How would you react if your best friend in the whole world started to ignore you completely out of the blue? That’s the premise of writer-director Martin McDonagh’s The Banshees of Inisherin (2022), only heightened by its isolated setting on Inisherin, a sparsely-populated island off the coast of Ireland in 1923. The story may feel small, but McDonagh—supreme storyteller as he is—uses this breakup to meditate on much deeper issues than a wrecked friendship. Discussions of loneliness and niceness and greatness all weave together to produce a profoundly philosophical masterpiece.
The story follows two men, Pádraic Súilleabháin (Colin Farrell) and Colm Doherty (Brendan Gleeson), who spend their time chatting and drinking at the pub. Every day at 2:00 in the afternoon, Pádraic walks over to his friend’s house, and they head out for a pint. But one day, Colm cold-shoulders his buddy, setting off a chain of events that unsettle all of Inisherin.
Banshees takes place during the Irish Civil War, and the conflict hums in the background of the film, popping up occasionally in the form of audible artillery and offhand remarks. Inisherin is isolated from the struggles of the mainland, and the villagers don’t really know what’s going on: To them, the war is merely an occasional curiosity. Though some critics have seen the fight between Pádraic and Colm as an allegory for the war, their breakup can also be read as a conflict between two perspectives on life.
After being shrugged off at the pub by Colm, a distraught Pádraic tries to figure out what prompted this breakup. “I just don’t like you no more,” is Colm’s initial explanation, covering up the deeper reasoning behind his decision. Suddenly and inexplicably aware of his age, Colm—a fiddle player and composer—wants to leave his mark on the world through his music, and Pádraic’s simple conversation (like a two hour chat about what he found in his pony’s shite) is distracting him.
As the film unfolds, the two men’s conflicting attitudes towards their lives become even clearer. And, to be fair to Colm, it does seem like they have nothing in common other than living on Inisherin. Pádraic, on a whiskey-fueled tirade, rails against his ex-best friend at the pub for ignoring him. Colm argues that history doesn’t remember nice guys, and he wants to be remembered for his music. Pádraic enthusiastically (and sweetly) yells that he’d rather be nice, manifesting their inherent differences.
But what really elevates the film is Colm’s grim threat to cut a finger off his fiddle-playing hand every time Pádraic tries to speak to him. Naturally, things fall apart. Pádraic’s descent from being a decent guy in the face of Colm’s bloody threat and their split forms the crux of the story.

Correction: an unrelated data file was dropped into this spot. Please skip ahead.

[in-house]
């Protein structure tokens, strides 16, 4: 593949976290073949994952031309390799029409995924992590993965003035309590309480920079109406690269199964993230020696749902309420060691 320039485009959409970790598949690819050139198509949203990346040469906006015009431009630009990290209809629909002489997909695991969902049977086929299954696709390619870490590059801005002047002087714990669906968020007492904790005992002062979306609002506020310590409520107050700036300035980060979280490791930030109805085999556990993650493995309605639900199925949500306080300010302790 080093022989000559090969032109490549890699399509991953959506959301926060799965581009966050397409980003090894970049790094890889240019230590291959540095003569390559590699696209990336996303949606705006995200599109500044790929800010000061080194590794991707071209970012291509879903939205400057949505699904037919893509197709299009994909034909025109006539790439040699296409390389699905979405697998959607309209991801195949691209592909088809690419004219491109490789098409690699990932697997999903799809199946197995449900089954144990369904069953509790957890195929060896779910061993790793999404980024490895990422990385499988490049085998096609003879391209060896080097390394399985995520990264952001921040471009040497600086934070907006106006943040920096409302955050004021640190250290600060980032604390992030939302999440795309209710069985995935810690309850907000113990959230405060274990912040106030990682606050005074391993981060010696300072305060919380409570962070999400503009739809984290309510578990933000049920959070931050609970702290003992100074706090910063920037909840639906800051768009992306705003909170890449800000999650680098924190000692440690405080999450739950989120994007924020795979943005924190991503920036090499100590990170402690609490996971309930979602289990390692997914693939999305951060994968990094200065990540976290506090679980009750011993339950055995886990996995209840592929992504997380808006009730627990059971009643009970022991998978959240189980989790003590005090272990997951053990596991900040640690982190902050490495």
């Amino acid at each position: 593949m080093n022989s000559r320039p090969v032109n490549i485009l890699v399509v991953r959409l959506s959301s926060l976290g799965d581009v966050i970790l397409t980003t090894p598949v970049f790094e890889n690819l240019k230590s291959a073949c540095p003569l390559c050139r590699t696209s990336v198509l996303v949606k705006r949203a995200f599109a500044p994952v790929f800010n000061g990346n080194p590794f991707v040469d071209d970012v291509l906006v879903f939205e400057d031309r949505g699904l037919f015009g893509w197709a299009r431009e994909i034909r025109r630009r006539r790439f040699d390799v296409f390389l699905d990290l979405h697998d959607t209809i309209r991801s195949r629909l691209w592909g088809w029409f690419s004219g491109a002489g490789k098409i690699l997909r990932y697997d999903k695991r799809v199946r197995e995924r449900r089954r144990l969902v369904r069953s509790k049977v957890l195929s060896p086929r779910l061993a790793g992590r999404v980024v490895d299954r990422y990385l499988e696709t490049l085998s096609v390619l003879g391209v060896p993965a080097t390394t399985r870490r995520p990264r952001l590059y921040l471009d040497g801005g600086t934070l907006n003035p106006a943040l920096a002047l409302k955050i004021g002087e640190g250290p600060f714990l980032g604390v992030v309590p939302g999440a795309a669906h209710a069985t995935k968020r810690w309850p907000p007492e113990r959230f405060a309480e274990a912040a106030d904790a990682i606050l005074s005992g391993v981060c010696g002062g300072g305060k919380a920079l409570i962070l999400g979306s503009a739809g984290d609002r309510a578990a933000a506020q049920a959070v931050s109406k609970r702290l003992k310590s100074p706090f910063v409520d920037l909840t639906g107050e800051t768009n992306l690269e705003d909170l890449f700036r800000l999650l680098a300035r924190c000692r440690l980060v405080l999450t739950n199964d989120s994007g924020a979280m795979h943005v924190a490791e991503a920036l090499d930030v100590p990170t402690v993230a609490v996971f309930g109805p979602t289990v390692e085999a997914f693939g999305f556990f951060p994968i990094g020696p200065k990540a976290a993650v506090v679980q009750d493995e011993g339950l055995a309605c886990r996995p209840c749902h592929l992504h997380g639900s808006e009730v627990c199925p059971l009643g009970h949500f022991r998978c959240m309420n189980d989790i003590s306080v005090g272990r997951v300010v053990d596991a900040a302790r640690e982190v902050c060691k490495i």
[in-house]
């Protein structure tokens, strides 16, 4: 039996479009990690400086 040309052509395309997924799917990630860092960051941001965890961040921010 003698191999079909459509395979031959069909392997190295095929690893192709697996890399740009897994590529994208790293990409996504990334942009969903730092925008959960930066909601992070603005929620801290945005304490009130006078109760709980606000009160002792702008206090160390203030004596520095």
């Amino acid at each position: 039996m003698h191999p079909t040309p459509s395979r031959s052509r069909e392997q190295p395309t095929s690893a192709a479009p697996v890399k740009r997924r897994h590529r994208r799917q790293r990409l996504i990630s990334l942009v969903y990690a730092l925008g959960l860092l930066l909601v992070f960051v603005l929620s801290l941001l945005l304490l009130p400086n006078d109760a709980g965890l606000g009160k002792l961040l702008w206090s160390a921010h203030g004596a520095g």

Banshees brings Gleeson and Farrell together for the first time since McDonagh’s feature-film debut In Bruges (2008), but gone is the near-constant banter between the two leads and the quick pace of that movie. Instead, their conversations take shape as Pádraic’s puppy-dog frustration collides with Colm’s gruff, brooding persona: It takes two to tango, I don’t dance, But you were dancing with your dog?
Farrell and Gleeson manage to find a balance between comedy and drama in their acting that shines throughout the film’s nearly-two-hour runtime. Their performances make both of their conflicting perspectives understandable: We get why Colm doesn’t want to talk to Pádraic anymore, but at the same time we sympathize with Pádraic’s tender anguish.
McDonagh also takes it slow, letting the melancholic atmosphere of Inisherin’s setting take over. Sweeping shots of the island in its almost-ethereal natural beauty juxtaposed with the rustic, pastoral setting of the village evoke a pleasant backdrop for the unsettling tension at hand. But this peacefulness starts to feel eerie as the tension between Pádraic and Colm grows.
And when the finger-induced gore starts to appear the camera lingers, forcing the audience to pay attention. Unlike In Bruges or Seven Psychopaths (2012), Banshees doesn’t seem to revel in portraying violence, even though it shares the same macabre sensibilities as McDonagh’s other films. Instead, it picks its moments, heightening their impact despite their small scale: A pair of bloody shears stuck upright into a table or severed fingers lying on the ground that the audience has no choice but to look at.
The Banshees of Inisherin is a tragicomedy that thrills in straddling boundaries. Its premise is at once both childish and serious, its leads both sympathetic and irritating, its aesthetic both visually arresting and repulsive. McDonagh’s writing and direction—tinged with his characteristic cynicism—and Farrell and Gleeson’s stellar acting create a hilarious film well-worth your time. Give it a try. It’ll break your heart.